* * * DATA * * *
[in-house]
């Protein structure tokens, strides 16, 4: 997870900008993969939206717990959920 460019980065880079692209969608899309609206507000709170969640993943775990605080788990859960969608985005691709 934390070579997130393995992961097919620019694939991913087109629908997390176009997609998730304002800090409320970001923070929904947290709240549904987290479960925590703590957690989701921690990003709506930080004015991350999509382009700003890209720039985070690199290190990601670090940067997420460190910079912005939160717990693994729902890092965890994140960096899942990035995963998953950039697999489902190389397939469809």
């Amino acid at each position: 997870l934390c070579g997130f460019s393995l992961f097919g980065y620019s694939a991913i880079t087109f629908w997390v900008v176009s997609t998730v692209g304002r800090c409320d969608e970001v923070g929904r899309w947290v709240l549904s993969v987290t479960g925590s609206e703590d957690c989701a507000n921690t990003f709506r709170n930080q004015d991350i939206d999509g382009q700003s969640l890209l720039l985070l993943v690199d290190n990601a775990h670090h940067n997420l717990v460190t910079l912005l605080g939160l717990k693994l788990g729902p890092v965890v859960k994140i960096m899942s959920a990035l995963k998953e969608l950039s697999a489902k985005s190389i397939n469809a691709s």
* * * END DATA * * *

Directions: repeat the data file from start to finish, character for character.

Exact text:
[in-house]
């Protein structure tokens, strides 16, 4: 997870900008993969939206717990959920 460019980065880079692209969608899309609206507000709170969640993943775990605080788990859960969608985005691709 934390070579997130393995992961097919620019694939991913087109629908997390176009997609998730304002800090409320970001923070929904947290709240549904987290479960925590703590957690989701921690990003709506930080004015991350999509382009700003890209720039985070690199290190990601670090940067997420460190910079912005939160717990693994729902890092965890994140960096899942990035995963998953950039697999489902190389397939469809």
């Amino acid at each position: 997870l934390c070579g997130f460019s393995l992961f097919g980065y620019s694939a991913i880079t087109f629908w997390v900008v176009s997609t998730v692209g304002r800090c409320d969608e970001v923070g929904r899309w947290v709240l549904s993969v987290t479960g925590s609206e703590d957690c989701a507000n921690t990003f709506r709170n930080q004015d991350i939206d999509g382009q700003s969640l890209l720039l985070l993943v690199d290190n990601a775990h670090h940067n997420l717990v460190t910079l912005l605080g939160l717990k693994l788990g729902p890092v965890v859960k994140i960096m899942s959920a990035l995963k998953e969608l950039s697999a489902k985005s190389i397939n469809a691709s």